What is in this article?:
- Zach Sheely is the fourth generation of his family to farm — and he admits that can be a daunting legacy.
- California agriculture long ago melded computers and farming/ranching, but Zach Sheely is taking it to a far more intuitive level, thanks to the touch screen technology of the Apple iPhone and iPad.
- The New York Times predicts iPads and copycat tablet computers will be the fastest-adopted technology in the history of digital devices. Numbers back that up — iPad sales are projected to reach 28 million this year, and by 2012 more than 63 million.
Identifying soil sampling sites
SiteToDo also makes it simple to identify soil sampling sites within a field.
“When I identify a soil sampling site, everyone in management here on the farm can see exactly where that is happening in the field on their iPad or iPhone. The cool thing is that you can share what you put into these devices with everyone.”
Sheely is also working to add instant irrigation system blueprints to the app, along with instantaneous irrigation well monitoring.
“We have these $1 million dollar holes in the ground, and we want real-time monitoring of well flows, pressure and pump performance. If a pump is heating up, for example, you need to know it immediately so you can take care of it.”
The app can also track moving targets with GPS. “You can see where everyone is on the farm. If you want someone to meet you at a particular spot, each can see on the screen where the other is located and then go directly to the meeting spot.”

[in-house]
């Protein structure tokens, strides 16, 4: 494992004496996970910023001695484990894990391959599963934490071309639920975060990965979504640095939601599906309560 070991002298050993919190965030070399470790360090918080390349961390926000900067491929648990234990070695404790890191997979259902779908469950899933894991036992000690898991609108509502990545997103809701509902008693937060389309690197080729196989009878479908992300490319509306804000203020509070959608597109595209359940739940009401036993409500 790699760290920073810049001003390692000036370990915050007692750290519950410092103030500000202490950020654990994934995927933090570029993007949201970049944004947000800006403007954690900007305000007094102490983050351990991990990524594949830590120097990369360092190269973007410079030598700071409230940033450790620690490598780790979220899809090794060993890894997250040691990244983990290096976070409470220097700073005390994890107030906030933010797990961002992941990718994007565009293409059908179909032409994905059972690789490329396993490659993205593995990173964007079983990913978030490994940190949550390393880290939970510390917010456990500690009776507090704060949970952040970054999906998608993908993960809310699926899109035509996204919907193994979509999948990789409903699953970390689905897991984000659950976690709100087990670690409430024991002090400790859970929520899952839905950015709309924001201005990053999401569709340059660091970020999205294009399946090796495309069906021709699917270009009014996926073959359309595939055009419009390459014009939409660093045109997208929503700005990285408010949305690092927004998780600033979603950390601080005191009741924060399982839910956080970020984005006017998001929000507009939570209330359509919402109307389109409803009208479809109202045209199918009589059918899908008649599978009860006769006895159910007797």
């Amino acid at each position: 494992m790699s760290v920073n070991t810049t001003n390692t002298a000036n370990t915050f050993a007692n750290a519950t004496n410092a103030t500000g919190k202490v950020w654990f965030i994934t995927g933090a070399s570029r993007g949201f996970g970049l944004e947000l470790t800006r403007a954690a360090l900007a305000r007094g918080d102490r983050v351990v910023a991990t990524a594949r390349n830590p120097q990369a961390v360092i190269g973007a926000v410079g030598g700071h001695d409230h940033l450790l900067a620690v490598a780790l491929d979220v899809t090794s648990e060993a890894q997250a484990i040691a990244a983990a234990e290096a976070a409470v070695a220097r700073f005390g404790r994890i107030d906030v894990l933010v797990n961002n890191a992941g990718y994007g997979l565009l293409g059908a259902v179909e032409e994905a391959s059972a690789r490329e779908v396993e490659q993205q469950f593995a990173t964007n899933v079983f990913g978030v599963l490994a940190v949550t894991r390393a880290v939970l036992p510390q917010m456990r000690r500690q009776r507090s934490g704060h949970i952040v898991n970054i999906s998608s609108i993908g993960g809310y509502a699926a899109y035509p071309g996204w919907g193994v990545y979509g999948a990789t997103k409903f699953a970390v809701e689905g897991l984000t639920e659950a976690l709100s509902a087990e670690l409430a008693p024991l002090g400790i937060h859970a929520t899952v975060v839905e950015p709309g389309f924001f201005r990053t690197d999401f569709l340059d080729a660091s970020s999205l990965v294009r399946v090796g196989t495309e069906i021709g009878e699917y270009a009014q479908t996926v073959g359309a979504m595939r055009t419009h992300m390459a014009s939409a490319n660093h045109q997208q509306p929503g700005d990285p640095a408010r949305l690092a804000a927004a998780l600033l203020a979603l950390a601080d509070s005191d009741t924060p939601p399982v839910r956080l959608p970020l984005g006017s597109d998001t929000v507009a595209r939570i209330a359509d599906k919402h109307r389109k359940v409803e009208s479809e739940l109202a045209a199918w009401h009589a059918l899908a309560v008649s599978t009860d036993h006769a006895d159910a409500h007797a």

And everything a SiteToDo user can do on the farm, he can and also do remotely off the farm — it’s as simple as using a telephone.
An iPad2 starts at $500, has 10 hours of battery life, and can be plugged into a vehicle’s lighter socket to keep the battery fully charged. The highest capacity unit sells for about $800; with accessories like a case and keyboard, the total can run $1,000. A comparably capable laptop can cost $2,000 or more. With a rubberized case, the iPad is durable and sealed well to keep out dust and water.
Making job easier
“We aren’t taking the place of the farmer’s brain,” Sheely says. “We just want to make it easier for him to do his job.
“Dad knows what’s going on — he started farming when he was 16 and has been working this farm since the 1970s, before buying it in the 1980s. Maybe this technology will allow him to more easily tweak what’s going on. It will definitely allow me and others on our farm management team to learn what he knows faster.”
“I’m not a computer programmer, but I’ve acquired a good understanding of how things work from watching Dad farm and from my work with NASA on Ag 20/20. Hopefully, this app will help farmers more easily document what’s going on in their operations.”
Sheely also believes technology will attract more young people into farming. “They feel comfortable with tablet computer technology.”
SiteToDo will be marketed on a per month subscription basis, with fees based on the size of the operation and the number of iPhones and/or iPads connected to individual servers.
Sheely’s enthusiasm for his contribution to agriculture is obvious, as is his love of agriculture.